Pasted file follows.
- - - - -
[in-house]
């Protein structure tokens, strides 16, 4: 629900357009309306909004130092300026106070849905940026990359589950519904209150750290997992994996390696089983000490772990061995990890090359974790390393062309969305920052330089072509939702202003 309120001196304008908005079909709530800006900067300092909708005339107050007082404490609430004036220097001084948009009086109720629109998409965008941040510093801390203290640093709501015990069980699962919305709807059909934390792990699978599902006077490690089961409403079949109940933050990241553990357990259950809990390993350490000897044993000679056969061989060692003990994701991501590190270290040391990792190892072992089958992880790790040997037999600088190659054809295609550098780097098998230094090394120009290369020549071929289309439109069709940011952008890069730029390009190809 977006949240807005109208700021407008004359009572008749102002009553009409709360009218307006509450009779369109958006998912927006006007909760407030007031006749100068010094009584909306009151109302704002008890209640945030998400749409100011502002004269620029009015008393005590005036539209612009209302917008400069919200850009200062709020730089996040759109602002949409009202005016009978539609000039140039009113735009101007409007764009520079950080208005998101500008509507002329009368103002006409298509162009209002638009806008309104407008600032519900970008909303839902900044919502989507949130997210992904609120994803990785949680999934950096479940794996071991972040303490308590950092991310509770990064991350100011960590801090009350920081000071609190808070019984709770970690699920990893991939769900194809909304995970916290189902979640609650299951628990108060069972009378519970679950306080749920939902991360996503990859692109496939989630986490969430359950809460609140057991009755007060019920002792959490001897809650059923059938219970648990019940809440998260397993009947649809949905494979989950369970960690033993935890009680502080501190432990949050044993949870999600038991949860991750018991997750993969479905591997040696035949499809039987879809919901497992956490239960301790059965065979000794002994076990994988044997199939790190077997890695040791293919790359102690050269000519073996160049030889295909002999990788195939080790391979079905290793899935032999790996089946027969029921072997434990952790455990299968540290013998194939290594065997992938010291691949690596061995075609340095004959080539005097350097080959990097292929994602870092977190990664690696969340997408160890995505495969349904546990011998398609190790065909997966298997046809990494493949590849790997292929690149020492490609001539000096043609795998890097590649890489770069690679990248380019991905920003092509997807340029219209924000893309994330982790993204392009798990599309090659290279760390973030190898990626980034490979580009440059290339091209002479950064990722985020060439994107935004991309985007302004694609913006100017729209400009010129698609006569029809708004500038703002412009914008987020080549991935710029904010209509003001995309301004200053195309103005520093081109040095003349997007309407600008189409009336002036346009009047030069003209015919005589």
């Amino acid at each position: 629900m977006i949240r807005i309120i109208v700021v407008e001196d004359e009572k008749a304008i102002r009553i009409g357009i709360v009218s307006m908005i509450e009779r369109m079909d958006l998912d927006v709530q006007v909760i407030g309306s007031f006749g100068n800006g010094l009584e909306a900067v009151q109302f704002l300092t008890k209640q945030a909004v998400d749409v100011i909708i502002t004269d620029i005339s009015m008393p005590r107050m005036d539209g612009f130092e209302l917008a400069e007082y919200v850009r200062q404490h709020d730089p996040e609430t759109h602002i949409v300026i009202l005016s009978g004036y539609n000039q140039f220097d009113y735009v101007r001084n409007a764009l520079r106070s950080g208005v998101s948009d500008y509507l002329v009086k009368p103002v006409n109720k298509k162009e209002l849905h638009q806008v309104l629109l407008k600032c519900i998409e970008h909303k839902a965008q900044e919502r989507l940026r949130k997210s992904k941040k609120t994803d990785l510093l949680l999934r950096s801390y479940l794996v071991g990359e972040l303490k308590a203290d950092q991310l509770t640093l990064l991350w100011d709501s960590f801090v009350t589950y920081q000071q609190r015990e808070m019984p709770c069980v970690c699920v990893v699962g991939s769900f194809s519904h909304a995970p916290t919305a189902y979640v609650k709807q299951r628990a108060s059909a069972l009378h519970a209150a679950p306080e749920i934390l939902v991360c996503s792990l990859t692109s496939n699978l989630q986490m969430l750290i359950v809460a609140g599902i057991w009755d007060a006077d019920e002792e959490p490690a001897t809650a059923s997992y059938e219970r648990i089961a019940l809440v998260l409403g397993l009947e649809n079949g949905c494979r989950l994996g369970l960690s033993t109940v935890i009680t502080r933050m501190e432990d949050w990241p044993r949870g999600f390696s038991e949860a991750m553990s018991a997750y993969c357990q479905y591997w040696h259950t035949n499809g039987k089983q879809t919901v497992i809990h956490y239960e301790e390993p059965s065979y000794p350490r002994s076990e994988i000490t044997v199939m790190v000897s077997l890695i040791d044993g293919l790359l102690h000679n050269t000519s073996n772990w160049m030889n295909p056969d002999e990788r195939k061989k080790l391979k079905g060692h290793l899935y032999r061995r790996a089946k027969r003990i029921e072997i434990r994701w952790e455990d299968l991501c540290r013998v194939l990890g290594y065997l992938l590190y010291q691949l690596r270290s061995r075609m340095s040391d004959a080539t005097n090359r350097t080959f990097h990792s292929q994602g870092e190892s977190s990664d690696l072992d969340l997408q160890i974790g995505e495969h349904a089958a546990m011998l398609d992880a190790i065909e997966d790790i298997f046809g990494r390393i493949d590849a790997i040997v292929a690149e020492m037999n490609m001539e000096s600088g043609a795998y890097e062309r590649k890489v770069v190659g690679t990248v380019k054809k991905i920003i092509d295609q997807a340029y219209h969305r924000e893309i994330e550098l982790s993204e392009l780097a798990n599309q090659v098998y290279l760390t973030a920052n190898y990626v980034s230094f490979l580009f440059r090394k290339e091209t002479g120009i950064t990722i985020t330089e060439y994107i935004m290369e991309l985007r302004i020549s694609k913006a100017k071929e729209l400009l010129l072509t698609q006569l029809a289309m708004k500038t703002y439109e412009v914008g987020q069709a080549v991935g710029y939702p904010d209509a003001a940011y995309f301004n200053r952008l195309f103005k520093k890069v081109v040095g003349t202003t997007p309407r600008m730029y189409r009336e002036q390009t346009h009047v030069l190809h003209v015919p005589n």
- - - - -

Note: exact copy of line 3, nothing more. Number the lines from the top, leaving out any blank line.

């Amino acid at each position: 629900m977006i949240r807005i309120i109208v700021v407008e001196d004359e009572k008749a304008i102002r009553i009409g357009i709360v009218s307006m908005i509450e009779r369109m079909d958006l998912d927006v709530q006007v909760i407030g309306s007031f006749g100068n800006g010094l009584e909306a900067v009151q109302f704002l300092t008890k209640q945030a909004v998400d749409v100011i909708i502002t004269d620029i005339s009015m008393p005590r107050m005036d539209g612009f130092e209302l917008a400069e007082y919200v850009r200062q404490h709020d730089p996040e609430t759109h602002i949409v300026i009202l005016s009978g004036y539609n000039q140039f220097d009113y735009v101007r001084n409007a764009l520079r106070s950080g208005v998101s948009d500008y509507l002329v009086k009368p103002v006409n109720k298509k162009e209002l849905h638009q806008v309104l629109l407008k600032c519900i998409e970008h909303k839902a965008q900044e919502r989507l940026r949130k997210s992904k941040k609120t994803d990785l510093l949680l999934r950096s801390y479940l794996v071991g990359e972040l303490k308590a203290d950092q991310l509770t640093l990064l991350w100011d709501s960590f801090v009350t589950y920081q000071q609190r015990e808070m019984p709770c069980v970690c699920v990893v699962g991939s769900f194809s519904h909304a995970p916290t919305a189902y979640v609650k709807q299951r628990a108060s059909a069972l009378h519970a209150a679950p306080e749920i934390l939902v991360c996503s792990l990859t692109s496939n699978l989630q986490m969430l750290i359950v809460a609140g599902i057991w009755d007060a006077d019920e002792e959490p490690a001897t809650a059923s997992y059938e219970r648990i089961a019940l809440v998260l409403g397993l009947e649809n079949g949905c494979r989950l994996g369970l960690s033993t109940v935890i009680t502080r933050m501190e432990d949050w990241p044993r949870g999600f390696s038991e949860a991750m553990s018991a997750y993969c357990q479905y591997w040696h259950t035949n499809g039987k089983q879809t919901v497992i809990h956490y239960e301790e390993p059965s065979y000794p350490r002994s076990e994988i000490t044997v199939m790190v000897s077997l890695i040791d044993g293919l790359l102690h000679n050269t000519s073996n772990w160049m030889n295909p056969d002999e990788r195939k061989k080790l391979k079905g060692h290793l899935y032999r061995r790996a089946k027969r003990i029921e072997i434990r994701w952790e455990d299968l991501c540290r013998v194939l990890g290594y065997l992938l590190y010291q691949l690596r270290s061995r075609m340095s040391d004959a080539t005097n090359r350097t080959f990097h990792s292929q994602g870092e190892s977190s990664d690696l072992d969340l997408q160890i974790g995505e495969h349904a089958a546990m011998l398609d992880a190790i065909e997966d790790i298997f046809g990494r390393i493949d590849a790997i040997v292929a690149e020492m037999n490609m001539e000096s600088g043609a795998y890097e062309r590649k890489v770069v190659g690679t990248v380019k054809k991905i920003i092509d295609q997807a340029y219209h969305r924000e893309i994330e550098l982790s993204e392009l780097a798990n599309q090659v098998y290279l760390t973030a920052n190898y990626v980034s230094f490979l580009f440059r090394k290339e091209t002479g120009i950064t990722i985020t330089e060439y994107i935004m290369e991309l985007r302004i020549s694609k913006a100017k071929e729209l400009l010129l072509t698609q006569l029809a289309m708004k500038t703002y439109e412009v914008g987020q069709a080549v991935g710029y939702p904010d209509a003001a940011y995309f301004n200053r952008l195309f103005k520093k890069v081109v040095g003349t202003t997007p309407r600008m730029y189409r009336e002036q390009t346009h009047v030069l190809h003209v015919p005589n």